Joel benedict, psy150O, assignment 4 cultural dialogue explanation



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JOEL BENEDICT, PSY150O, ASSIGNMENT 4


cultural dialogue explanation
Joel D. Benedict

University of Advancing Technology




  1. Introduction

  2. Body

    1. Summary of cultural impacts

      1. Definitions of culture and thought

      2. The co-dependent effects of culture and thought

    2. Greek and Indian culture transfers

    3. How we told it in the dialogue

  3. Conclusion



Culture Dialogue Explanation

This report explains our dialogue between characters from different cultures in order to demonstrate concepts in thinking psychology. We begin with support from texts and from our previous writings of the links between culture and thought and end with exposition of how the dialog highlights the concepts.

Before we proceed with a discussion of the impacts of culture and thought on each other, we must define the terms. Culture is “an abstraction of a system of shared meanings that both reflect and inform socially shared phenomena such as practices, institutions, and technology (Sternberg, 1994, p. 370).” This means that culture is a set of common traits that affect other common traits held by other groups. Culture “can be construed as a system of social relationships, as an organized system of meanings that inform the interpretation of those relationships and practices (p. 371).” This means that human interactions and beliefs—“interpretation”—determine the activities individuals repeat en masse. Thus, culture consists of beliefs, interactions, and recurrent activities. Thought is composed of three rudimentary qualitative principles that determine how the mind represents stimuli: encoding perceptions, inference (relationship comparison), and application of inference to a new domain (Sternberg, 1994, pp. 272-273). Thought is the processing of information and the new domain of culture applies shared meanings and interpretations to the information.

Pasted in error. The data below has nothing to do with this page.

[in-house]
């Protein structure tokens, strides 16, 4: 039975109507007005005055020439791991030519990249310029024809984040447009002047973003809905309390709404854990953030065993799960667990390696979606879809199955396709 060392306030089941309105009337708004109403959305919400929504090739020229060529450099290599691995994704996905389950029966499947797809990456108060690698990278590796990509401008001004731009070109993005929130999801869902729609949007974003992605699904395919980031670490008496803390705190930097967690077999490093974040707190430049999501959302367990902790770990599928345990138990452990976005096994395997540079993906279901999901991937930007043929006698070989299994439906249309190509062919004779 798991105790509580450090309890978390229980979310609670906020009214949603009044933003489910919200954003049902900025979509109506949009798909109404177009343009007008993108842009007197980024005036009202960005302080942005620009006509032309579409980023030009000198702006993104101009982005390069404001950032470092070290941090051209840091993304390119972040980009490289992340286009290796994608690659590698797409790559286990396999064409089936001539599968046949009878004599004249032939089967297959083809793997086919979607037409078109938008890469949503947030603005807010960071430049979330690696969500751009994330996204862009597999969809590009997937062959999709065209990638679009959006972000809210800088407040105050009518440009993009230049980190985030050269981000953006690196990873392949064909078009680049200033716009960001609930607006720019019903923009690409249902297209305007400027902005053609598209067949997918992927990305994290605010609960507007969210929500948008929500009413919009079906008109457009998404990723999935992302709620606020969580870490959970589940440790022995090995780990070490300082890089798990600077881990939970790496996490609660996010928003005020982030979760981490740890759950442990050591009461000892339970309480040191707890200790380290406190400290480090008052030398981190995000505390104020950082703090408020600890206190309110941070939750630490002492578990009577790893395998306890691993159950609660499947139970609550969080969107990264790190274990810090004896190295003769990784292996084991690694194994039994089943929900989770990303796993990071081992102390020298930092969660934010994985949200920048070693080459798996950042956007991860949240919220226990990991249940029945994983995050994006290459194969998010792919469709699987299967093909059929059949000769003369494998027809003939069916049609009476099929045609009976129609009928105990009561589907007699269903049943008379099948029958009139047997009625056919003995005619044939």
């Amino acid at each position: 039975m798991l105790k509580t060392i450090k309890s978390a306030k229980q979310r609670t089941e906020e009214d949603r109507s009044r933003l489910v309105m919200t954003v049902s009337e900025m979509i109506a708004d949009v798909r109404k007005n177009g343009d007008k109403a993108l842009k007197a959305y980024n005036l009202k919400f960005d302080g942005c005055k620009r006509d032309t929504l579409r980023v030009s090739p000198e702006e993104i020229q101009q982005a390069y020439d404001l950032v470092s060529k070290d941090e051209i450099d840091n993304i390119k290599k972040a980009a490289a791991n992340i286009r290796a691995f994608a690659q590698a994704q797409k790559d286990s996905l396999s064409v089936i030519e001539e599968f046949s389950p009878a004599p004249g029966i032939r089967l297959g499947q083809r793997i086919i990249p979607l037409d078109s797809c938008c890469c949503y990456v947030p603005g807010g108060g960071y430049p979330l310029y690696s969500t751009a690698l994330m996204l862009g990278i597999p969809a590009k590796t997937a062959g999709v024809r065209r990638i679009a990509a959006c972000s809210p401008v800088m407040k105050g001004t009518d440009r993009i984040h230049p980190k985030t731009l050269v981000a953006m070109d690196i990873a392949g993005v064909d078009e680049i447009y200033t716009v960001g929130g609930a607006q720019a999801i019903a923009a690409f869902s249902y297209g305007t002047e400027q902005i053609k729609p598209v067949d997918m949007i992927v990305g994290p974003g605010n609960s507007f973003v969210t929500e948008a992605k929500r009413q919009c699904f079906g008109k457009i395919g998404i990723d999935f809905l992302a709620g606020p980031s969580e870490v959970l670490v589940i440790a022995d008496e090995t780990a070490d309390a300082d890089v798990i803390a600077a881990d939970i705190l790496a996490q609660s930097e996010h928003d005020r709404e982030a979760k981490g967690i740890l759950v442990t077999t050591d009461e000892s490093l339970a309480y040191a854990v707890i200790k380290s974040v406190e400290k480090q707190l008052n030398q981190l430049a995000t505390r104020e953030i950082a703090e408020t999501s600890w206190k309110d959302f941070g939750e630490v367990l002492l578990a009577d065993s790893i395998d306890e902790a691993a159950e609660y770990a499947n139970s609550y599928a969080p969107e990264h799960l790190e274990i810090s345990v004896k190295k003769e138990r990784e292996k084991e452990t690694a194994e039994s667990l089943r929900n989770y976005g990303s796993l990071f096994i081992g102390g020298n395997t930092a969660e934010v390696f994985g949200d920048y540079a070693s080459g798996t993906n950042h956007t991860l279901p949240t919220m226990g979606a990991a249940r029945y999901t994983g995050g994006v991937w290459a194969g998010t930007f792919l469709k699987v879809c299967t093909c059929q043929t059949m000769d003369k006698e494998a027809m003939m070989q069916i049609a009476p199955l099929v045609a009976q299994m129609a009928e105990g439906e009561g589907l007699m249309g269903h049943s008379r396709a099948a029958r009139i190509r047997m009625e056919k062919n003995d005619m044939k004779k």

Culture affects cognitive structural organization. Structuralization is “domain specific and more closely tied to institutionalized practices than the better known concept of a culturally specific cognitive style (p. 375).” In other words, certain thought patterns and philosophies become ingrained because of common cultural practices. Thought and culture are co-dependent affecters: “It should be reiterated here that an intellectual fermentation means a social reaction to the persuasive methods or concepts that have created social imbalance (Rahula, 2001, p. 121).” This means that thought concepts cause social imbalances, which in turn leads to a change in thought, which will lead to a change in the society.